By David Siders
April 21, 2016 – 10:00 AM
- Immigration remains major issue for Republicans in Riverside County
- Republican presidential candidates’ focus on immigration elevates debate
- Candidates gearing up for critical primary in California on June 7
MURRIETA– Morning light filtered into the doughnut shop in Murrieta’s old downtown, and Bob Swinford lingered over coffee, longing for a revolution.
Immigrants from Mexico, the retired truck driver said last week, have “overrun” this corner of Riverside County, coddled by a liberal state. Among California’s offenses in his reckoning: Granting driver’s licenses to undocumented immigrants and giving undocumented immigrant college students access to financial aid.
Yet in the Republican presidential primary, Swinford, 80, holds hope. His party’s front-runner, Donald Trump, can trace his rise in part to his signature policy proposal to build a wall along the U.S.-Mexico border, and to his claim that rapists and other criminals are flooding into the United States. Both Trump and Ted Cruz, the senator from Texas, have pledged to deport immigrants living in the country illegally.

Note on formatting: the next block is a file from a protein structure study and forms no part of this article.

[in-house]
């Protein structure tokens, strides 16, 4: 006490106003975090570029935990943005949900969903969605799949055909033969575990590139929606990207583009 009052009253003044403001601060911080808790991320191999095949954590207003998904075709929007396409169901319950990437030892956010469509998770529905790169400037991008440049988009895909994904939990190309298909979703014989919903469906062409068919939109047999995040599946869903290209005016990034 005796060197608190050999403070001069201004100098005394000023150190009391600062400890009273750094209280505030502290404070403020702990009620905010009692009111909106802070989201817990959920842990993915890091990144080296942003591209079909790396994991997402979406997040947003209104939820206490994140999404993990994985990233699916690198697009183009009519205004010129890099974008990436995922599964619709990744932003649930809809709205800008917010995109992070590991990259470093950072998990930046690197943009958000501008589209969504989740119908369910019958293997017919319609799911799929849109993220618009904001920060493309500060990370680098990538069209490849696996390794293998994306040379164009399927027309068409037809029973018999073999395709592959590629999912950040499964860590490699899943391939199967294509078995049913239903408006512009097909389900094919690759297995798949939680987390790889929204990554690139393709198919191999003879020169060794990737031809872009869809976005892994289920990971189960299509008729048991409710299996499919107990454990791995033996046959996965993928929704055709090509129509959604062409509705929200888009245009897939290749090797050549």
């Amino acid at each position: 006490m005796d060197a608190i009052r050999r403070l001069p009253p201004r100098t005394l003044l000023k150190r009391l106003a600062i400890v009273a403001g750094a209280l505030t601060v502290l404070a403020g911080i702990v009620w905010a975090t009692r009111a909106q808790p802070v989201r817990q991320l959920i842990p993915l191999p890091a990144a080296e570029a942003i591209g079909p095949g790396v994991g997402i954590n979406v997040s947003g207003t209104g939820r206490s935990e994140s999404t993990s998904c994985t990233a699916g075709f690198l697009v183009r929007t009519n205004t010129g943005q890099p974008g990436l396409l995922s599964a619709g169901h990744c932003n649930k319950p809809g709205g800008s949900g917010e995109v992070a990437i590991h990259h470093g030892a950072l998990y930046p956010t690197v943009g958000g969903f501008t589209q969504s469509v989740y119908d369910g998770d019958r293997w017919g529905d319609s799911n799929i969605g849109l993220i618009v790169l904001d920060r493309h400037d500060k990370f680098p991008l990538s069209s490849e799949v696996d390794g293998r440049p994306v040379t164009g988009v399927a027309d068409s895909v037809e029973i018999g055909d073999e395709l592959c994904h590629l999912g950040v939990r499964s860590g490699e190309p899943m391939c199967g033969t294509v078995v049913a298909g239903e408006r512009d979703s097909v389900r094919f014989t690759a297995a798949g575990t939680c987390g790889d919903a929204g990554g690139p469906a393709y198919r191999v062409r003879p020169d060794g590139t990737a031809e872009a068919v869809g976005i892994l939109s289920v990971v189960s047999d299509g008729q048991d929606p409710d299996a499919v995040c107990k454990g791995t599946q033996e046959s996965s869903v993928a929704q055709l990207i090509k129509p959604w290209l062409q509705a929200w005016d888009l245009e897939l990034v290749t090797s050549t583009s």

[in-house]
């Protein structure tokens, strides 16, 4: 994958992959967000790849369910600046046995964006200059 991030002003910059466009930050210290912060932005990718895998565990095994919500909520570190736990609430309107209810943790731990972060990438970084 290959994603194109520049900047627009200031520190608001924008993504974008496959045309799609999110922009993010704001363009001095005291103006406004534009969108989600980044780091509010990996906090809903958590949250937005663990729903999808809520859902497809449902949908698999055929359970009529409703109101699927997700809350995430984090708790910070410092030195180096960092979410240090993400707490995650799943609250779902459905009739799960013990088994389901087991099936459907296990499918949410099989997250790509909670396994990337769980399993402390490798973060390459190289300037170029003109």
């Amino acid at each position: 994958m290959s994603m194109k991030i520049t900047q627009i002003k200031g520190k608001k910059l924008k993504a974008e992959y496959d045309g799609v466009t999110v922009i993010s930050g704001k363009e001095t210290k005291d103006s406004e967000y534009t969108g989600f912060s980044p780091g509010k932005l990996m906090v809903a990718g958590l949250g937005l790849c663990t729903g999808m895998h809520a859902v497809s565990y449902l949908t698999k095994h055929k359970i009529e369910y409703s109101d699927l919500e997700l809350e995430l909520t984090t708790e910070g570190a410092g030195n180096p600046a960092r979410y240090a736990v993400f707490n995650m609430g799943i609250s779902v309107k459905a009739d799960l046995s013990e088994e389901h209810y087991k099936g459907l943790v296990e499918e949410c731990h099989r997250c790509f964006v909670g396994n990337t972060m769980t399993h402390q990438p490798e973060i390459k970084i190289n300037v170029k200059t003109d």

In Murrieta, a conservative outpost 80 miles from the Mexico line, the presidential primary’s sharp rhetoric serves as counterpoint to a more permissive approach to immigration in this heavily Democratic state. It’s elevating a brand of hardline politics that for many Californians had begun to fade from view.
Swinford pushed back his chair and walked out onto the sidewalk.
“We need a revolt,” he said.
As a trio of Republican presidential candidates prepare to campaign in California ahead of the state’s June 7 primary, their greeting party continues to shrink. The number of Republicans in California has dwindled as the electorate grows more liberal and diverse. No Republican holds statewide office, and party registration has fallen below 28 percent.
Unlike Trump and Cruz, Republicans running for statewide office in recent years have tempered their tone on immigration, adopting profiles closer to that of Ohio Gov. John Kasich – a relatively moderate Republican – in a bid to appeal to Latino voters. The California Republican Party removed the term “illegal alien” from its platform last year and withdrew its support for a proposal to require workers on guest visas to get special identification cards allowing the government to track them.
Even then, however, members of the party’s political and professional classes suspected fervor surrounding the presidential campaign would drown their efforts out. Trump’s rise in state polls confirmed their fears, underscoring enduring concern about illegal immigration among the party’s rank and file.
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